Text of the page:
Opinion

Aiming high: can China’s steel industry hit its ambitious targets?

Two scenarios for meeting the challenges ahead

China’s next Five-Year Plan has some tough goals for the country’s steel industry. It goes beyond solving problems like overcapacity and improving domestic raw-material security, to making its operations greener.

Can it be done? And in such a short timeframe? We assessed the main issues and set out the most likely scenarios over the next five years in a new insight, Can China meet its ambitious targets for steel? Visit the store to purchase the full insight, or read on for an extract.

Challenges for steelmaking

The 14th Five Year Plan runs from 2021 to 2025 and sets out a strategic shift for China’s economy. The steel industry has to focus on these key areas:

1) Reduce overreliance on seaborne iron ore

Dependence on seaborne iron ore has risen rapidly over the last 20 years (to 80% in 2020), while surging iron ore prices have eroded steelmakers’ profits. For such a key part of China’s core manufacturing to be out of policymakers’ control is a major headache. A diplomatic dispute with Australia, China’s largest iron ore supplier, makes the situation even more precarious.

2) Control capacity

Industry reform in the past five years has seen hundreds of millions of tonnes of ageing capacity replaced with cleaner and more effective equipment, in an initiative designed to boost profitability and overall industry health. However, the swap programme could contribute to overcapacity.

3) Reform industry consolidation

China wants to increase the market share of the top steelmakers, as low levels of consolidation leave its industry in a weaker position when negotiating prices with seaborne iron ore majors. The draft guidance wants the top five producers to gain a greater share of the market by 2025

4) Cut carbon

Steel is one of the country’s largest greenhouse gas emitters so is naturally a target for China’s ambitions to reach “peak carbon” by 2030 (going carbon neutral by 2060).

Electric arc furnaces (EAF) use recycled scrap rather than virgin ore and are cleaner and less carbon intensive than the traditional blast furnace-basic oxygen furnace (BF-BOF) process. EAF steelmaking creates an average of 0.5 tonnes of CO2 per tonne of finished steelmaking (including the Scope 2 emissions), compared with 2 tonnes of CO2 for the BF-BOF method.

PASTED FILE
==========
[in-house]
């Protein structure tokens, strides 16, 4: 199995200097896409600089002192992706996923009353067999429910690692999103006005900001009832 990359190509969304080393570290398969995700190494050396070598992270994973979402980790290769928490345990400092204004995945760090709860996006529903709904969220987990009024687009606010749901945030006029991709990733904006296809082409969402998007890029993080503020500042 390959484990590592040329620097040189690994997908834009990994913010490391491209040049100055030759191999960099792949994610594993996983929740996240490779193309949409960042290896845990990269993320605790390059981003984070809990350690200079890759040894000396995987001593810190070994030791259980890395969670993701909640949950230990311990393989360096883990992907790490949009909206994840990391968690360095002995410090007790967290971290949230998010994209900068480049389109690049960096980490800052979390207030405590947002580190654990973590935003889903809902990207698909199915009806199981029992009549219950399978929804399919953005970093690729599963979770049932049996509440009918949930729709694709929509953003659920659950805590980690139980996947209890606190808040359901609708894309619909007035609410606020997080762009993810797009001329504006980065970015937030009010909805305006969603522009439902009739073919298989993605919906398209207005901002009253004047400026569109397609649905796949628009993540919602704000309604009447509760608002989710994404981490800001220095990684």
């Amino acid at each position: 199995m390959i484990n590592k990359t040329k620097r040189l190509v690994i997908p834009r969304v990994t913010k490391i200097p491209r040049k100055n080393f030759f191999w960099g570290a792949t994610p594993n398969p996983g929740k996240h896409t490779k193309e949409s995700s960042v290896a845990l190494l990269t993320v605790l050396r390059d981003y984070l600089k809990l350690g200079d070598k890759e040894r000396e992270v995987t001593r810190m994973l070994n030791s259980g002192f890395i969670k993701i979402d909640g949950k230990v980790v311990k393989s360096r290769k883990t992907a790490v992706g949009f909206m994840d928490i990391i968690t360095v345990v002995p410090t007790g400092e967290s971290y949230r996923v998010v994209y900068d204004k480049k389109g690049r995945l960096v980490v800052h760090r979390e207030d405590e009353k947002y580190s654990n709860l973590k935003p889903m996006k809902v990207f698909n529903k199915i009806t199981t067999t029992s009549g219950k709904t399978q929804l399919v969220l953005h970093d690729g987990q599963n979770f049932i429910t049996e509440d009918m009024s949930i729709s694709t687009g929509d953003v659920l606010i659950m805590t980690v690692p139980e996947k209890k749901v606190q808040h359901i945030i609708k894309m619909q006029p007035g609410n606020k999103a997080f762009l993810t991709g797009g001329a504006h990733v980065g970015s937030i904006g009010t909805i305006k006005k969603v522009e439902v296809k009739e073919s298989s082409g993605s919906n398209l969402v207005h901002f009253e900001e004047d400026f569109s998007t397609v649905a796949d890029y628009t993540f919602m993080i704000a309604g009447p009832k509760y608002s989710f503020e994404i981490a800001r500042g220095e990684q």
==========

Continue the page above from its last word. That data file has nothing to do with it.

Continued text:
Hitting the targets

China’s grand vision depends on balancing iron ore imports with its domestic output, as well as sourcing potential scrap resources at home and overseas. We have set out two simplified scenarios to assess the challenges the industry faces over the next five years:

Scenario 1: scrap takes the lead

Following the Five-Year-Plan’s guidance means growing the scrap ratio in total steelmaking to 30%. If China keeps its share of imports stable, then seaborne iron-ore demand would shrink.

But reaching this ratio would mean about 300 Mt of scrap consumption per year – well above the current capability. Even with proposals to strengthen processing capacity, this is difficult to meet in the medium term.

Increasing the ratio would also mean importing scrap. China had restricted these due to environmental concerns, but has now implemented a new ferrous scrap important standard to allow imports to resume.

Read the full insight for more on China’s options to increase domestic scrap production, including comparisons between utilisation rates and reactions from industry.

Scenario 2: China increases ‘domestic’ supply

China could choose to source more of its iron ore domestically. After all, it has the fourth-largest iron ore reserves, after Australia, Brazil and Russia.

But the situation is not quite that simple. China’s self-sufficiency in iron ore has fallen dramatically since 2000. Added to this, the iron ore grade in domestic mines is relatively poor quality, compared with current imports. It’s hard to imagine China returning to reliance on domestic mines.

The solution then is likely to focus on China’s overseas interests. The definition of ‘domestic’ self-sufficiency is broad, so could include assets such as the Simandou mine in Guinea, (which is three-quarters controlled by Chinese parties). This site has the potential to deliver up to 180 Mt of iron ore to the market annually. That said, our most optimistic estimate of when this first batch would ship wouldn’t be until 2025.

Where are the potential risks for China in developing its overseas iron ore interests? Read more in the full insight.

Can China meet its ambitious targets?

China has set a high bar. Success requires a huge reduction in its dependence on importing seaborne raw materials, and an aggressive shift away from blast furnaces to EAF-based steelmaking using recycled scrap.

Is such a fundamental transformation a reality or beyond reach? Over the next five years, or even the next decade, we take a more conservative view – though there are reasons for optimism on some of the targets.

Key themes for metals and mining in the year ahead

Find out more about our forecast for the steel industry in Metals & mining: what to look out for in 2021. This report includes insight into decarbonisation and its impact on the sector, along with commodity-level insight for base metals, gold, iron ore and coal.

Fill in the form at the top of the page for a complimentary copy.